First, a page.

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Happy Teacher’s Day, Vietnam

Every Nov. 20 Vietnam celebrates its teachers across the country




In a culture that puts such huge value on education, the role of the teacher is held in high regard. Thus, Vietnam puts aside a day to celebrate the hard work of the country educator’s: the snappily titled, Teacher’s Day.

It’s a day that sees the nation busy preparing gifts (bribes?) and planning trips to former schools. Whether teacher’s pet or a rowdy troublemaker, our school days wouldn’t be complete without our teachers. For many, the presence of a good teacher is a life-changing experience, and Nov. 20 is a time to thank them.

Known for her constant jokes and blasting out Radiohead before class Ms. Trang, a young professor teaching Portuguese at Hanoi University, has a quirky and quick-witted personality, naturally grabbing her student’s attention. Carefree and relatable Trang is known for putting her students at ease and they approach her for anything with help in their studies right through to relationship advice.

Ms Trang
Too cool for school: Ms Trang

“There was this one student, they gave me a phone call before heading abroad. They asked ‘Miss, are you at school right now? I want to say goodbye before I go,’” Trang says.  “Unfortunately, I wasn’t at school at that time. I had even prepared a gift for them but since they were in such a rush, I didn’t have the chance. This was about six years ago, still, I can’t help but feeling a bit of sadness when I think about it.”

Teachers’ Day finds lots of former pupils visiting Trang. “Post-graduation, some have jobs and some have a family to take care of. I really don’t care if they can meet up with me or not, I appreciate all the time I can spend with my former students. There are ones who I lost touch with throughout the years, but I believe that they still remember the good times we had while in school.”

Ms Trang W Her Students
Ms Trang poses with students

“November 20 is the time for the students, including me, to show our gratitude to the teachers. When I think about my time as a teacher, I feel happy as I can play a small part in shaping my students. For my students, I only wish them to find happiness in their life.”

For Mrs. Khoi, a former middle school teacher, there are many stories that still resonate from her teaching days. Thinking back her time teaching, she gives a chuckle: “Oh being a teacher, how can I not have any memorable stories!”

Mrs Khoi W Her Students
Mrs Khoi and her class

Yet, her first story is more teary than cheery. As a young teacher, Khoi remembers walking into her new class, with lines of students immediately standing up to greet her. But she noticed one who didn’t follow suit. Young and inexperienced, she approached the student after telling the class to sit down, demanded to know why he had refused to stand. Instead of answering he simply began to cry. It was only they then she realized he was disabled and couldn’t stand properly let alone walk. At this point it was Khoi’s time to cry. To this day, she still blames herself for jumping to conclusions.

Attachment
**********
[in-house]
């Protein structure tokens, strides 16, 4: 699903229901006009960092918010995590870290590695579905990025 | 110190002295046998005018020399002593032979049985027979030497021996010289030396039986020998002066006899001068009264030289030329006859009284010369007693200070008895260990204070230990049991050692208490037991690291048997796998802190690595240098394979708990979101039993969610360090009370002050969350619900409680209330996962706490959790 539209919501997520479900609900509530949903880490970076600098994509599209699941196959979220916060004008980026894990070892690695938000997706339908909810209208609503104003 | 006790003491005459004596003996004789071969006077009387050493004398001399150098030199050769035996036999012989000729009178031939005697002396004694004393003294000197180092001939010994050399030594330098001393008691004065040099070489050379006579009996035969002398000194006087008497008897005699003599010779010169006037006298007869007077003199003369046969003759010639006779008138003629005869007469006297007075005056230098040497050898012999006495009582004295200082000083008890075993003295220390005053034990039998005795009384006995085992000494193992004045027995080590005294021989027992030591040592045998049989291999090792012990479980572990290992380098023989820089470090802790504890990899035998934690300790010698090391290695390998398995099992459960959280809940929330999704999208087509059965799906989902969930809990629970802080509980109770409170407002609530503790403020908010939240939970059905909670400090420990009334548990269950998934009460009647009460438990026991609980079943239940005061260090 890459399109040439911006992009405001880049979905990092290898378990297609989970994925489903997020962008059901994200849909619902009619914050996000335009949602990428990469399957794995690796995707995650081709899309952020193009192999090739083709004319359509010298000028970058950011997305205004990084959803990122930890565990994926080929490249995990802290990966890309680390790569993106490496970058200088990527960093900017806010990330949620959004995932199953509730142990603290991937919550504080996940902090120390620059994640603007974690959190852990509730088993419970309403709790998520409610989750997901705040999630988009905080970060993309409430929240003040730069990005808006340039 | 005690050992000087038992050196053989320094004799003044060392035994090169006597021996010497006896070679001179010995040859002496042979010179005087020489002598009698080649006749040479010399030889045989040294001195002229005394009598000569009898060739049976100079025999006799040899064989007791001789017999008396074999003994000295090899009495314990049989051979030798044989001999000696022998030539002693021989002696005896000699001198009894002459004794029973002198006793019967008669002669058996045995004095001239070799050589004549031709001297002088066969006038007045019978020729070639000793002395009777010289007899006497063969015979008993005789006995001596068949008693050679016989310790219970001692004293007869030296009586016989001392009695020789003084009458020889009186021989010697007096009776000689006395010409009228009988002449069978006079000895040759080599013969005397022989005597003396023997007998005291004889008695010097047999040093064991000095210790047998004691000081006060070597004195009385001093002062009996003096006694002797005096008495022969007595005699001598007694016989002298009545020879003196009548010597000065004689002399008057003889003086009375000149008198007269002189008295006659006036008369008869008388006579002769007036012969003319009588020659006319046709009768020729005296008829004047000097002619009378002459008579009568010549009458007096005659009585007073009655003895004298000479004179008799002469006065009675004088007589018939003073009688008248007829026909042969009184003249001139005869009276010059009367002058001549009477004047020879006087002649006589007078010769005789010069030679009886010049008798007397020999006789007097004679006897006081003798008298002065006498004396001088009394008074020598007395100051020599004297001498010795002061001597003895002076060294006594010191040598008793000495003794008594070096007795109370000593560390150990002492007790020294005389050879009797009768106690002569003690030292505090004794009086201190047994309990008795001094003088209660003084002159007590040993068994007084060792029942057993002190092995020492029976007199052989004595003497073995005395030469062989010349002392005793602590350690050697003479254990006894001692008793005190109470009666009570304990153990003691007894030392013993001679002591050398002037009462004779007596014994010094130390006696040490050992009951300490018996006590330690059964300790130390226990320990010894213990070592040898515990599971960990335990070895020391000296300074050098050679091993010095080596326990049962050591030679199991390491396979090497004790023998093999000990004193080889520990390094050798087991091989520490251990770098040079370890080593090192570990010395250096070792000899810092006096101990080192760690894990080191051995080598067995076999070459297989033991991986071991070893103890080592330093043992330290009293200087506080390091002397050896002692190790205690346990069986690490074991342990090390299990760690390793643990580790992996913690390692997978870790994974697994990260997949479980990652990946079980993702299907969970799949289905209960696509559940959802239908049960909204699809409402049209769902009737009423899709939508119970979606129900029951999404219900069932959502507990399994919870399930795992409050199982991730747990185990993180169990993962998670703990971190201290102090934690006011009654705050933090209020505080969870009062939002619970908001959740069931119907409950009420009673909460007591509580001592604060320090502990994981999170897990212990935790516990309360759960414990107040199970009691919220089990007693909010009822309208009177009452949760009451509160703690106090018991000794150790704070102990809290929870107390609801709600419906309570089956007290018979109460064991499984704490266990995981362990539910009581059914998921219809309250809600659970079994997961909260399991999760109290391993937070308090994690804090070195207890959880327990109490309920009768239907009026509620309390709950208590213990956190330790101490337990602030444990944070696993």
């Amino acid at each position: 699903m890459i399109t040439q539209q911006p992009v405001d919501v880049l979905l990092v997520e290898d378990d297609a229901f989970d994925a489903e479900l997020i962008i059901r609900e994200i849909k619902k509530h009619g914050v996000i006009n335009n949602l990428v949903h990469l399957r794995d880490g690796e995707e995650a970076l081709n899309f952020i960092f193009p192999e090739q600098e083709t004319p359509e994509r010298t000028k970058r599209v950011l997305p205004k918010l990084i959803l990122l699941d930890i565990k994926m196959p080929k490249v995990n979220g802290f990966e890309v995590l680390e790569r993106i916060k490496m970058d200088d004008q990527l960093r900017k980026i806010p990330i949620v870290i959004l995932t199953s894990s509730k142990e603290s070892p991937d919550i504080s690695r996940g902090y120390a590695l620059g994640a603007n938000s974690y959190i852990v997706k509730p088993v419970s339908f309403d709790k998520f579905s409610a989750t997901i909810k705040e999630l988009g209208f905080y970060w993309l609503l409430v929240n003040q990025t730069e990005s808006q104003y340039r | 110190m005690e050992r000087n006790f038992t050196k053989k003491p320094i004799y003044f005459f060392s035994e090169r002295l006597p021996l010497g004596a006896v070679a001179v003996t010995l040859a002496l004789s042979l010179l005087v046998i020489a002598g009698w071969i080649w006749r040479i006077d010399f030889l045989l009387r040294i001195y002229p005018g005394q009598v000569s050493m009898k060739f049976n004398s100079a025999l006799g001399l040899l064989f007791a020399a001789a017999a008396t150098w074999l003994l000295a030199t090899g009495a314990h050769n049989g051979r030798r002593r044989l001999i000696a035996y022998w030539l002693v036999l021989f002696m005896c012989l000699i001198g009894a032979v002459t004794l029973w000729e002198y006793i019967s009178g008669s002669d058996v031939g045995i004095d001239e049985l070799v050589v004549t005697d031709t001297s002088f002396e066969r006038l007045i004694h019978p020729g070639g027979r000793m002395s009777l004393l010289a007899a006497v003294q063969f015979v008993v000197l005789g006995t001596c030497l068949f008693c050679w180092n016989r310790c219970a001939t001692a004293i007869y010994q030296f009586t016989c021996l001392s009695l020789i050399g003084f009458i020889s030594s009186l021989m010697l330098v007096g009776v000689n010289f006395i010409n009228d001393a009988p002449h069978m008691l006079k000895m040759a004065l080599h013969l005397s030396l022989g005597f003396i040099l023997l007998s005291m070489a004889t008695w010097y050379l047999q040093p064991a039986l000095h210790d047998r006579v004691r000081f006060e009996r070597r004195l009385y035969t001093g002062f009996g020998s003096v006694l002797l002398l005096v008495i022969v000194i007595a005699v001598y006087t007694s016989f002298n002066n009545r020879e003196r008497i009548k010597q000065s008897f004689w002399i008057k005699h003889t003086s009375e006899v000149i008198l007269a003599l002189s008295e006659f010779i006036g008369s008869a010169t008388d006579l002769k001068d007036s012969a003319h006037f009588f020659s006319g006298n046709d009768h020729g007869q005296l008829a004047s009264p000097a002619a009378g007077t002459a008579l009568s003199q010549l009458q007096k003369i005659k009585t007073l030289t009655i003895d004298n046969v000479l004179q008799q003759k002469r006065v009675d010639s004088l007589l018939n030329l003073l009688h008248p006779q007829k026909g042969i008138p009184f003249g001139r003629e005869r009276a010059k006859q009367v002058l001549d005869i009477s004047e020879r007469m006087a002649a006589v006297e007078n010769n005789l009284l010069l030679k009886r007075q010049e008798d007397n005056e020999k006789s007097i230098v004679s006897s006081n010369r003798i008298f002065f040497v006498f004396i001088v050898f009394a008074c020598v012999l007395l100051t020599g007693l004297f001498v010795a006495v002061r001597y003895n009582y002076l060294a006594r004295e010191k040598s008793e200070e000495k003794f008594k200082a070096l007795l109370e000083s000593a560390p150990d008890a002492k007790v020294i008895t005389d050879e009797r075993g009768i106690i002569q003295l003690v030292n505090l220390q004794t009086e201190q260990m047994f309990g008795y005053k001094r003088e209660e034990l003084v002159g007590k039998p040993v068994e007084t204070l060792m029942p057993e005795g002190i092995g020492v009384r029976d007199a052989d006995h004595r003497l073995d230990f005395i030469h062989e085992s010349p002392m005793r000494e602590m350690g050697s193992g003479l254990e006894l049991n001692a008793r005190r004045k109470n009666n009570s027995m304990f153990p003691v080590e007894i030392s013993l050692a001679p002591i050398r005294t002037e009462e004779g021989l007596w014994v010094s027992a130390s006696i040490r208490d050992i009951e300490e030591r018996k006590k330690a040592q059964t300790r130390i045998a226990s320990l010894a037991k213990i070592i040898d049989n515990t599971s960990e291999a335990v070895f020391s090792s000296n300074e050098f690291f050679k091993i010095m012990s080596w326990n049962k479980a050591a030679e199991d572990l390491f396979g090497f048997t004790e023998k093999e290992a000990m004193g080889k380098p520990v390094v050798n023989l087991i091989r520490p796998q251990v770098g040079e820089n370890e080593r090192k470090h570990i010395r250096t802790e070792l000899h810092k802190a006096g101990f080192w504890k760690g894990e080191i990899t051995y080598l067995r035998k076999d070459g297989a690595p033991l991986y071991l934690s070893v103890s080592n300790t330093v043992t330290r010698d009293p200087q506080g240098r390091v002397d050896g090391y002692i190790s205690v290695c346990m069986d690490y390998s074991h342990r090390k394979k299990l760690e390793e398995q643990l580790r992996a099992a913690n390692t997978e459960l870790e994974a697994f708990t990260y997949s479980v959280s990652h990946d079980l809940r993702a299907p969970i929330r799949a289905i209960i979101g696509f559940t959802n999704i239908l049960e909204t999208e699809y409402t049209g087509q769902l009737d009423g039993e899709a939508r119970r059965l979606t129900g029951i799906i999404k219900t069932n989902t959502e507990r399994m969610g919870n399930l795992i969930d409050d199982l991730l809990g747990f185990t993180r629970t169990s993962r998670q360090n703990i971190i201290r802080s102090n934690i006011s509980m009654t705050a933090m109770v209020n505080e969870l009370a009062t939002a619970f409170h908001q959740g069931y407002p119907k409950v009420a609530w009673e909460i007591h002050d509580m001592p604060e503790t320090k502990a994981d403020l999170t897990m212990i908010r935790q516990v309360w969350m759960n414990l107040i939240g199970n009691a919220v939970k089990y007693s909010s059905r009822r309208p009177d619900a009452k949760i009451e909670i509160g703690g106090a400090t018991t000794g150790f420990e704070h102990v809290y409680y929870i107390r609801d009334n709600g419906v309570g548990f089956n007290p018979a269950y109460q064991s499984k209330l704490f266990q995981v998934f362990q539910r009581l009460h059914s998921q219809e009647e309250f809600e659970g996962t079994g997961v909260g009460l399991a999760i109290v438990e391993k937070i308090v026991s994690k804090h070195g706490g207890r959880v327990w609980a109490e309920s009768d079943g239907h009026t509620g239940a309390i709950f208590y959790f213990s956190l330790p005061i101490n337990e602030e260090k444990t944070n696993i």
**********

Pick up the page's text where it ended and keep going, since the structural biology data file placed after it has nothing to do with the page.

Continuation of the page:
Khoi assumed the student would never forgive her. But, now an artist, he visits her every year and gifts her one of his artworks. She says it is often the students she had issues with that visit her the most.

“Is there any real loss if I don’t receive those envelopes? Gifts from the heart, now that is true appreciation.”

 “It is as if the more troublesome they are the more they miss me,” she laughs. “They even bring their boyfriend or girlfriends along with them to meet me!”

Throughout Vietnam, it is a custom for students to make artwork for their teachers, which is then pinned on the walls to express gratitude. Typically, pupils will write poems or song lyrics, then decorate their work with cutesy or flowery images. Khoi keeps lots of her student’s artworks, and appreciates the effort. “Some even make their own post cards; are filled with scribbles but it’s cute nonetheless,” she says.

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Speaking of Teachers’ Day gifts, Khoi has mixed feelings. In Vietnam, there’s an ‘envelopes culture’ that effectively sees parents giving bribes to teachers, an act she feels is problematic despite understanding why some teachers might accept. She fees it taints the profession. “Is there any real loss if I don’t receive those envelopes? Gifts from the heart, now that is true appreciation.”

On this note, she brings out a small faded gift box that’s dusty and pink. Inside is not an expensive watch or piece of jewelry but a series of small tokens: a clay Russian doll and two beautiful paper flowers stand out. “I still look at this sometimes. A little girl called Nhi Nhi who loved drawing and crafting made the flower for me one Teacher’s Day,” she says. “I remember taking it back to the teacher lounge and I couldn’t stop admiring it. Others thought it was silly but I still cherish it.”

She reminisces over the Russian doll too. A little boy’s father brought it back from Russia, and the child said it was his favorite toy. I said: “’If you like it then why are you giving it to me?’ and he said, “I gave it to you because I like it so much!”

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Expats have long been part of Hanoi’s teaching scene

Walking down memory lane, I am reminded of how much teacher’s do and the respect they deserve. In Vietnam, we have a saying: “School is our second home,” which in many ways makes teachers like second parents. Teaching not just about imparting knowledge—though that’s important—but helping to prepare people for the big bad world out there. They play a huge part in our lives, and it is fitting that Vietnam has a day set by to honor these heroes.

Words by Hai Anh.

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